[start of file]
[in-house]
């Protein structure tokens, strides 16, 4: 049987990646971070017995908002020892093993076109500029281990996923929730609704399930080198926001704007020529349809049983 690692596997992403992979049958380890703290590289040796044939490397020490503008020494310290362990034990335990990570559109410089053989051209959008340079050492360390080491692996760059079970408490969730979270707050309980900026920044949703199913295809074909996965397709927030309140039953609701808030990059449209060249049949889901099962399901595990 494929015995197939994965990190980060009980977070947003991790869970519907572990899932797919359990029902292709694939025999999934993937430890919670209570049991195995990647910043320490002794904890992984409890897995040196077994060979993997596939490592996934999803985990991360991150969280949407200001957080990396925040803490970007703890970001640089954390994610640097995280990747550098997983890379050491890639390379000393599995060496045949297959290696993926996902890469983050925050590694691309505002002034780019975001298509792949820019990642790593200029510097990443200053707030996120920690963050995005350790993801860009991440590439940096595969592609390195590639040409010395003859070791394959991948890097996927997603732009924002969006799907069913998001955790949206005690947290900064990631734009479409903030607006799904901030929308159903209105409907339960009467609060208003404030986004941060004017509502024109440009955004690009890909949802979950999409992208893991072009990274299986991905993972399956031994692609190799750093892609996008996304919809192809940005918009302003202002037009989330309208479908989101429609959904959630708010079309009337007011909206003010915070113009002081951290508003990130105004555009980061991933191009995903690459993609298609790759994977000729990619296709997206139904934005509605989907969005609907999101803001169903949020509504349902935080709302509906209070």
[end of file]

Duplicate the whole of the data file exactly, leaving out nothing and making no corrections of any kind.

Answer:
[in-house]
């Protein structure tokens, strides 16, 4: 049987990646971070017995908002020892093993076109500029281990996923929730609704399930080198926001704007020529349809049983 690692596997992403992979049958380890703290590289040796044939490397020490503008020494310290362990034990335990990570559109410089053989051209959008340079050492360390080491692996760059079970408490969730979270707050309980900026920044949703199913295809074909996965397709927030309140039953609701808030990059449209060249049949889901099962399901595990 494929015995197939994965990190980060009980977070947003991790869970519907572990899932797919359990029902292709694939025999999934993937430890919670209570049991195995990647910043320490002794904890992984409890897995040196077994060979993997596939490592996934999803985990991360991150969280949407200001957080990396925040803490970007703890970001640089954390994610640097995280990747550098997983890379050491890639390379000393599995060496045949297959290696993926996902890469983050925050590694691309505002002034780019975001298509792949820019990642790593200029510097990443200053707030996120920690963050995005350790993801860009991440590439940096595969592609390195590639040409010395003859070791394959991948890097996927997603732009924002969006799907069913998001955790949206005690947290900064990631734009479409903030607006799904901030929308159903209105409907339960009467609060208003404030986004941060004017509502024109440009955004690009890909949802979950999409992208893991072009990274299986991905993972399956031994692609190799750093892609996008996304919809192809940005918009302003202002037009989330309208479908989101429609959904959630708010079309009337007011909206003010915070113009002081951290508003990130105004555009980061991933191009995903690459993609298609790759994977000729990619296709997206139904934005509605989907969005609907999101803001169903949020509504349902935080709302509906209070």